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International Organizations and Structural Reforms

Listed author(s):
  • Sebastian Galiani
  • Ivan Torre
  • Gustavo Torrens

Different countries have been following different reform paths since the early 1990s. We develop a simple dynamic model of policy reform that captures some of the determinants that underlie these differences. The model emphasizes the interaction between domestic institutions and international organizations that promote reform, on the one hand, and the political incentives for reversing reforms, on the other. At equilibrium, there are three types of reform paths. A country can undergo a full-scale, lasting reform; it can undertake a partial but lasting reform; or it can go through cycles of reforms and costly counter-reforms. Domestic institutions, as well as the incentives provided by international organizations, determine the equilibrium path. Unless the cost of reversal is high enough, an international intervention that promotes reforms induces an increase in the probability of reversals. A benevolent international organization that is fully aware of the possibility and social cost of reversals will always increase social welfare if it embraces the following principle: promote the greatest partial reform that is compatible with no reversal, or induce cycles of full-scale reform and complete reversal, depending on which of those two paths will generate greater social welfare. A benevolent but politically myopic international organization, however, may reduce social welfare because it does not take the fact into account that an overly aggressive reform could trigger costly reversals that outweigh the benefits of the reform. Deliberately making the costs of reversal high could be a risky way of improving the trade-off between the extent of the reform and the probability of reversal. Our model suggests that international organizations should also consider the possibility of providing defensive funding for dealing with counter-reform shocks.

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Paper provided by National Bureau of Economic Research, Inc in its series NBER Working Papers with number 21237.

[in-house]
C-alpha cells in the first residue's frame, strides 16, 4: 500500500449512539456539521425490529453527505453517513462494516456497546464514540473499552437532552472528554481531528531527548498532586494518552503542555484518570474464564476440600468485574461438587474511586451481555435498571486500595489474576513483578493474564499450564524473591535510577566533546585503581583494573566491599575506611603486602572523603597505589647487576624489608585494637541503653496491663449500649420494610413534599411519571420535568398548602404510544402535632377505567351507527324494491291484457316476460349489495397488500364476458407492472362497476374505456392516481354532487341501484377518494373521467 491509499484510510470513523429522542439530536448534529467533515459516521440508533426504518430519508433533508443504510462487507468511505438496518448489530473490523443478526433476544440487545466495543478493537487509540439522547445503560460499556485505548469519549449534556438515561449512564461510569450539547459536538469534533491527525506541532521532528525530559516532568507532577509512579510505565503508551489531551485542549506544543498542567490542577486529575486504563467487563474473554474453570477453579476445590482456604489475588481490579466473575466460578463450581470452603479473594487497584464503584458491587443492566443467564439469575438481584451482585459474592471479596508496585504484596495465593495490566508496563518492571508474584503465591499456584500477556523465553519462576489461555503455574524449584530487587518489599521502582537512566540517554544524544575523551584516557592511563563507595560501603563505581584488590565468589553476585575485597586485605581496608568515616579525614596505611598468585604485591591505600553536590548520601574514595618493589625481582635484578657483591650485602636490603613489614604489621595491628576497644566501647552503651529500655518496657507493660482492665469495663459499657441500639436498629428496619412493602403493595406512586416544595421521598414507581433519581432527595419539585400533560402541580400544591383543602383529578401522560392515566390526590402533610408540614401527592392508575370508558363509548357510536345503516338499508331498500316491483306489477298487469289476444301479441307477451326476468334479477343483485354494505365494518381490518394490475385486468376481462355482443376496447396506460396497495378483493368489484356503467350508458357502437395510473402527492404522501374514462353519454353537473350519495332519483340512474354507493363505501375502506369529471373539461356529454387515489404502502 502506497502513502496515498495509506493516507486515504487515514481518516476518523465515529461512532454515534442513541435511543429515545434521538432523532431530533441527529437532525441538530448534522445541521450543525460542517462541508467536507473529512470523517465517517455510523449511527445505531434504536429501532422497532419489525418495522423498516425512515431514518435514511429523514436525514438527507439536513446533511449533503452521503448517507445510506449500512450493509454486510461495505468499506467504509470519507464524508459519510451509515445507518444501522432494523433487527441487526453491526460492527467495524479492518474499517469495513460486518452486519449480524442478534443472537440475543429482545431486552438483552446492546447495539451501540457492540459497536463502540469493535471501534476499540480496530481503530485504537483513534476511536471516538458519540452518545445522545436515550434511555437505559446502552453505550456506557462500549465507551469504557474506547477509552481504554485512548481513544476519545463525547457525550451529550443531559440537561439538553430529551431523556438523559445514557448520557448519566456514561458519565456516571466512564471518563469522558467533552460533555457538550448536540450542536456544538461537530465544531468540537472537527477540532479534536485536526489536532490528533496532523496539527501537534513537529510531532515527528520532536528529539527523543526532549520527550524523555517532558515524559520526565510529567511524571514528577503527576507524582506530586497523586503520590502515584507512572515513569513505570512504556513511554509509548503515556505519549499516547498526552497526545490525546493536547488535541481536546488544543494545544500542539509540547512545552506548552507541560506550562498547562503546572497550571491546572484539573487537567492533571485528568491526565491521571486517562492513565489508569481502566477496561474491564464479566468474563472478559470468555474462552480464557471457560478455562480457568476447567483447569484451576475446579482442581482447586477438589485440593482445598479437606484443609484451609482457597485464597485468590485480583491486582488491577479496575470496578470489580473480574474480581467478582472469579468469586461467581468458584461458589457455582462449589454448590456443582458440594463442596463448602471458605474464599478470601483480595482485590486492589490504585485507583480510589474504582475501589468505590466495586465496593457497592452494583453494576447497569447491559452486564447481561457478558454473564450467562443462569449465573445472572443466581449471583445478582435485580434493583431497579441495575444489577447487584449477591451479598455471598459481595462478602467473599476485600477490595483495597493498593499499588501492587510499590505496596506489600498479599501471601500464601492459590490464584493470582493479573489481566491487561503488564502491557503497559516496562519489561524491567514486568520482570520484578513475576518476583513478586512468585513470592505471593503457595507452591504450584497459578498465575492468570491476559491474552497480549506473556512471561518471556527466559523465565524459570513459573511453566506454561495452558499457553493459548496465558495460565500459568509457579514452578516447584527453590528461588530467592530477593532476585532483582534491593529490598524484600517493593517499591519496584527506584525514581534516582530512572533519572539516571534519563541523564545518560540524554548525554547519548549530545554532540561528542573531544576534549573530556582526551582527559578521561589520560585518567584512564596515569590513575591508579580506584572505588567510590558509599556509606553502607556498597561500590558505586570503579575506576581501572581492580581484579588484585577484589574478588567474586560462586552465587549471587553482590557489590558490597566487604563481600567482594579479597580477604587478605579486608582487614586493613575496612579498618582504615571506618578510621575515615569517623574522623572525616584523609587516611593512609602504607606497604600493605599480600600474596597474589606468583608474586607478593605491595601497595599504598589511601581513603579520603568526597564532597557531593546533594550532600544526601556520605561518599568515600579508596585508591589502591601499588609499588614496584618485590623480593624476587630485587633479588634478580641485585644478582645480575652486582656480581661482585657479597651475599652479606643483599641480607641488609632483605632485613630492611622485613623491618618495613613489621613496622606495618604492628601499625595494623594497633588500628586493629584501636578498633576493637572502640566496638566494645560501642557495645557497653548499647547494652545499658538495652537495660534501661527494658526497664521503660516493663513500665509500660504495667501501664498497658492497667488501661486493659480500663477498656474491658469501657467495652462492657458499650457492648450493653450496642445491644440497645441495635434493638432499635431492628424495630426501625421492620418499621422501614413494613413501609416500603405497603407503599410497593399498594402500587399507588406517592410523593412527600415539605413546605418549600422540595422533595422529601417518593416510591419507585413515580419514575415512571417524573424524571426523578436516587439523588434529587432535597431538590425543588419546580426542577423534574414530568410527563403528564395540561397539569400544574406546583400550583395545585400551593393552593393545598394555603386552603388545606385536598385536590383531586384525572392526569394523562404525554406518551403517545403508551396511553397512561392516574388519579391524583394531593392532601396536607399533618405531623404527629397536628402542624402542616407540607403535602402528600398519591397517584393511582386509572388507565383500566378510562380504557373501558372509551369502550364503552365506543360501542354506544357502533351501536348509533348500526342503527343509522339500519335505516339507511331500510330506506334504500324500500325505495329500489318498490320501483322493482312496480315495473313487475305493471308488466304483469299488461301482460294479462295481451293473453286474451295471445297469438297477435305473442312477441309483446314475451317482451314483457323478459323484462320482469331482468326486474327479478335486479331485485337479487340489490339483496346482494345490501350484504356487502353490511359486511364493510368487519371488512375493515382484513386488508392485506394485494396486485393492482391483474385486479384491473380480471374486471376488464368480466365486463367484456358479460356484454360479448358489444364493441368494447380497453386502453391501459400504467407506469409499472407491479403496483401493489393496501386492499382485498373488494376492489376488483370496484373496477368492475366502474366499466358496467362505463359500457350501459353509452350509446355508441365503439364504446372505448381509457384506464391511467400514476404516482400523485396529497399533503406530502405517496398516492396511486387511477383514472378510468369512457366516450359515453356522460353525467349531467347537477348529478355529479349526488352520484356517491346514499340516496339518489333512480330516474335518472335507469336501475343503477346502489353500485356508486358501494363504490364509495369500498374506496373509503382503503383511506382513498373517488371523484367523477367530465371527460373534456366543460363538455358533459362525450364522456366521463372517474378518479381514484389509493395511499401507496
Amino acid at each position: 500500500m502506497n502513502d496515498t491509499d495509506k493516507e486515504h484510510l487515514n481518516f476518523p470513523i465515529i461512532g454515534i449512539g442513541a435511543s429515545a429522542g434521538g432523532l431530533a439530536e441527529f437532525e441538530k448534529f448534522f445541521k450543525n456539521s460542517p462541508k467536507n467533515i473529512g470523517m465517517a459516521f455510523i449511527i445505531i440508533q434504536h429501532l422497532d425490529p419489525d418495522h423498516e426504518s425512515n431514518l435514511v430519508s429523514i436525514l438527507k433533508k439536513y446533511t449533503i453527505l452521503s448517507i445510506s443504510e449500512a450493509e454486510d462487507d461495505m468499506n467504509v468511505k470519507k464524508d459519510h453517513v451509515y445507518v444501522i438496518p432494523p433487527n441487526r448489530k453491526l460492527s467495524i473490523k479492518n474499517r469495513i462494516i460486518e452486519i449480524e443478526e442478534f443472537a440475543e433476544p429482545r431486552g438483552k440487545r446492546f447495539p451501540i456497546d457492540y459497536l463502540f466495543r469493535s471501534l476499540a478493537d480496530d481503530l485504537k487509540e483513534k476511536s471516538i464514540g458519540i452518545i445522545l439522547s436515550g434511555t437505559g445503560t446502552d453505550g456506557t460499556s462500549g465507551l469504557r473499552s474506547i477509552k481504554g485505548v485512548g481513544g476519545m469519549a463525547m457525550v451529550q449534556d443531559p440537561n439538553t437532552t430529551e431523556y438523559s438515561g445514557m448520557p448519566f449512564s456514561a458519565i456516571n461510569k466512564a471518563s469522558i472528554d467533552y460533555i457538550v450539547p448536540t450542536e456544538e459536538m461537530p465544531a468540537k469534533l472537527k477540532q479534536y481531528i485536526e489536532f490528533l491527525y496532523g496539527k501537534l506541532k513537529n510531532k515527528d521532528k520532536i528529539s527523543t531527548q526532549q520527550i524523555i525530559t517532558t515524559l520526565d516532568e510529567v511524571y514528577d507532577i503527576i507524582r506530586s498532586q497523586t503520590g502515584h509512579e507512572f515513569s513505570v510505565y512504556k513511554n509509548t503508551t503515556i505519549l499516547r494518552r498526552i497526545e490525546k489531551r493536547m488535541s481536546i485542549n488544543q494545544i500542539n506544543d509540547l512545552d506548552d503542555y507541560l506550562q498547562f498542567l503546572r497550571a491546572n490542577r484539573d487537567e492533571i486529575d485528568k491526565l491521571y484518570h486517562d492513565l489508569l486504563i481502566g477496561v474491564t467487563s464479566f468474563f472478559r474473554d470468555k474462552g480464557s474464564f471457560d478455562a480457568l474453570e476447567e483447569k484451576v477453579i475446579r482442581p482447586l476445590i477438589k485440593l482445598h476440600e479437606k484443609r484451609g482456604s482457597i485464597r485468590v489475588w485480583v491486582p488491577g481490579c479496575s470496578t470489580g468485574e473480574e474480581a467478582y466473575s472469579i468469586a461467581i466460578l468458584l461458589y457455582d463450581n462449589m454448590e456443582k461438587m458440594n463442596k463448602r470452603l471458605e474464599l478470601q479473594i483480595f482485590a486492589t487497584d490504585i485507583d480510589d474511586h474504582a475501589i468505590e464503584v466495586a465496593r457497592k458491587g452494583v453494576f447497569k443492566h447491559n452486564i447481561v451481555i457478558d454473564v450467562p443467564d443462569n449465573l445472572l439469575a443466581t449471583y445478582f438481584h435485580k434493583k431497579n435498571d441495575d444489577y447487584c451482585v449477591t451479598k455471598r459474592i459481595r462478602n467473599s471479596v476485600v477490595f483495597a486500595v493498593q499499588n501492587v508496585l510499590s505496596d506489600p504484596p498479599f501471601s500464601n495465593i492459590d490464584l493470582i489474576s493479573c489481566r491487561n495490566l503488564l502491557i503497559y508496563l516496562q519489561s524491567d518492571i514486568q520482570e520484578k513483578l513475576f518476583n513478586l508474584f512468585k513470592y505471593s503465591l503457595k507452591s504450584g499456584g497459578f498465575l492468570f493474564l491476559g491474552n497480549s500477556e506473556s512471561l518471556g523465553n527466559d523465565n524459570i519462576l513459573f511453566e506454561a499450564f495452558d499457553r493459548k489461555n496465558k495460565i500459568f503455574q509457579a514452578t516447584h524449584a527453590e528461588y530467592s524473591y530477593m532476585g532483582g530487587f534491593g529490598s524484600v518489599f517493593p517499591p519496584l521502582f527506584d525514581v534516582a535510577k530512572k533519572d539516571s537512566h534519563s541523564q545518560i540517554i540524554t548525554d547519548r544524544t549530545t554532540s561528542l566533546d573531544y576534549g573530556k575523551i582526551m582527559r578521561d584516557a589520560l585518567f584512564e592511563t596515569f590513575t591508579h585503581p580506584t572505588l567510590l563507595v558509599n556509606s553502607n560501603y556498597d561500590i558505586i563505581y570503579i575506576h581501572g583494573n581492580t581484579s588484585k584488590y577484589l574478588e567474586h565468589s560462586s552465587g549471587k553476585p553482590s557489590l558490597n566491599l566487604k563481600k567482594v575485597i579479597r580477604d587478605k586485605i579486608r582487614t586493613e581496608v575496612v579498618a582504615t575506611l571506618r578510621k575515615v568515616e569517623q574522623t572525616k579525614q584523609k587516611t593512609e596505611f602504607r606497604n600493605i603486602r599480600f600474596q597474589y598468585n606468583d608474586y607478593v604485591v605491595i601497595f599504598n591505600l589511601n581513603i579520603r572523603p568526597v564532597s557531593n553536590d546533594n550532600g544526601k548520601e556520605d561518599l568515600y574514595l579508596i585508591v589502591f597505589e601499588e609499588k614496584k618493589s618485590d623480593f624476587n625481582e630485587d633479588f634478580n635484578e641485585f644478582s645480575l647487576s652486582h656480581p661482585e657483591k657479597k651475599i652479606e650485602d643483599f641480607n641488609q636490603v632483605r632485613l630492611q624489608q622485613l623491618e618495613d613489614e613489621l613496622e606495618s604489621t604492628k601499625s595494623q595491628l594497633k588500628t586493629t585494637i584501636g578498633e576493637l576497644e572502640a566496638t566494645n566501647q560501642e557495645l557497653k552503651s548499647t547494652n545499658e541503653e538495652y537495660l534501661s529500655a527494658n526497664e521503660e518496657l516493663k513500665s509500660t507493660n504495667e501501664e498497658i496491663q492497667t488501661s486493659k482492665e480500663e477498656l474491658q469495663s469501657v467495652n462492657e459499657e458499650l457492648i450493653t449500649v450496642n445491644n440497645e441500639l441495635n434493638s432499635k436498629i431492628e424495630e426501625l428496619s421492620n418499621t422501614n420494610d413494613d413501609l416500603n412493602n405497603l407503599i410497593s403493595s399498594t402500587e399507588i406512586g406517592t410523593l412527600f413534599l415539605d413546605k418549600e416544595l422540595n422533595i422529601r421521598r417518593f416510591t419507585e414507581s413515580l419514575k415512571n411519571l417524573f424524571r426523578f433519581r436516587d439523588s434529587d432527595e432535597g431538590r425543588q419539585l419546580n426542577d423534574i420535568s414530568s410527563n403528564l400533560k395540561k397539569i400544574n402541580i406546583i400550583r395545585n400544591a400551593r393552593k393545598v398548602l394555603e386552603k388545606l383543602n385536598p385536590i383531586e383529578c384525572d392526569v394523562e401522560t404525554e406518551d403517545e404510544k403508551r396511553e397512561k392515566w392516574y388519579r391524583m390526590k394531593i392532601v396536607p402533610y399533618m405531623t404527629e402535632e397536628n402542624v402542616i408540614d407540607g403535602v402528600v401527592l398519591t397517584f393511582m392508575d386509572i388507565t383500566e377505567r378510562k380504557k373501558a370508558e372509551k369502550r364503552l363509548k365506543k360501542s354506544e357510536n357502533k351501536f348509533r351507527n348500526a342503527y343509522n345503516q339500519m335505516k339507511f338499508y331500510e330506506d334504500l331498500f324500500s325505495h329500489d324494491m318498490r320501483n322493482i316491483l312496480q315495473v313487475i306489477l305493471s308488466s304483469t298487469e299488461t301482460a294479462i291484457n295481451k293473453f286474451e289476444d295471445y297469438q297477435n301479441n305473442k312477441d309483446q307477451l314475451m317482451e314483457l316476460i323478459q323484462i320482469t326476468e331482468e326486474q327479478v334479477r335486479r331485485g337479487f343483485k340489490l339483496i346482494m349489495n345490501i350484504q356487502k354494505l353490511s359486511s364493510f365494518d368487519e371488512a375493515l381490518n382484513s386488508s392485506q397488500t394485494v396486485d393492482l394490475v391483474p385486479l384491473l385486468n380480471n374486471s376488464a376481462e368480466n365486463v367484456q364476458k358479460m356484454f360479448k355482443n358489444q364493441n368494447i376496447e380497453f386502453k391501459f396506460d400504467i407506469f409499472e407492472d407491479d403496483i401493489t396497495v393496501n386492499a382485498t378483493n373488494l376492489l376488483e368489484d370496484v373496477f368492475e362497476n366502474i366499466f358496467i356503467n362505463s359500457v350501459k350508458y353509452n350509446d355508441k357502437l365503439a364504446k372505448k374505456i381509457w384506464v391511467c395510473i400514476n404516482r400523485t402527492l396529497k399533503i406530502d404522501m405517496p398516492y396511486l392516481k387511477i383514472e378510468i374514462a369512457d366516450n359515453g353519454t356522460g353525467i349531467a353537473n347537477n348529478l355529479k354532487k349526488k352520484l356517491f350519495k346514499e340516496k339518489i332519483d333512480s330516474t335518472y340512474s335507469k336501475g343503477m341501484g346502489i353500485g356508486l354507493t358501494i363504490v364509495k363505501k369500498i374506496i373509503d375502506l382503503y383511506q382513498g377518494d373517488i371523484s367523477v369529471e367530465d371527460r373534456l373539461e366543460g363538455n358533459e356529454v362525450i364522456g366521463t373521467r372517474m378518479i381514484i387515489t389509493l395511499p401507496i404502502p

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Date of creation: Jun 2015
Handle: RePEc:nbr:nberwo:21237
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  1. Mathias Dewatripont, 1992. "Economic Reform and Dynamic Political Constraints," ULB Institutional Repository 2013/175991, ULB -- Universite Libre de Bruxelles.
  2. Abdul Abiad & Ashoka Mody, 2005. "Financial Reform: What Shakes It? What Shapes It?," American Economic Review, American Economic Association, vol. 95(1), pages 66-88, March.
  3. Dani Rodrik, 1996. "Understanding Economic Policy Reform," Journal of Economic Literature, American Economic Association, vol. 34(1), pages 9-41, March.
  4. Dennis P. Quinn & A. Maria Toyoda, 2008. "Does Capital Account Liberalization Lead to Growth?," Review of Financial Studies, Society for Financial Studies, vol. 21(3), pages 1403-1449, May.
  5. Acemoglu,Daron & Robinson,James A., 2009. "Economic Origins of Dictatorship and Democracy," Cambridge Books, Cambridge University Press, number 9780521671422, December.
  6. repec:cup:apsrev:v:97:y:2003:i:03:p:407-423_00 is not listed on IDEAS
  7. M. Dewatripont & G. Roland, 1992. "Economic Reform and Dynamic Political Constraints," Review of Economic Studies, Oxford University Press, vol. 59(4), pages 703-730.
  8. Fernandez, Raquel & Rodrik, Dani, 1991. "Resistance to Reform: Status Quo Bias in the Presence of Individual-Specific Uncertainty," American Economic Review, American Economic Association, vol. 81(5), pages 1146-1155, December.
  9. Sebastian Galiani & Daniel Heymann & Mariano Tommasi, 2003. "Great Expectations and Hard Times: The Argentine Convertibility Plan," ECONOMIA JOURNAL OF THE LATIN AMERICAN AND CARIBBEAN ECONOMIC ASSOCIATION, ECONOMIA JOURNAL OF THE LATIN AMERICAN AND CARIBBEAN ECONOMIC ASSOCIATION, vol. 0(Spring 20), pages 109-160, January.
  10. Laban, Raul & Sturzenegger, Federico, 1994. "Fiscal conservatism as a response to the debt crisis," Journal of Development Economics, Elsevier, vol. 45(2), pages 305-324, December.
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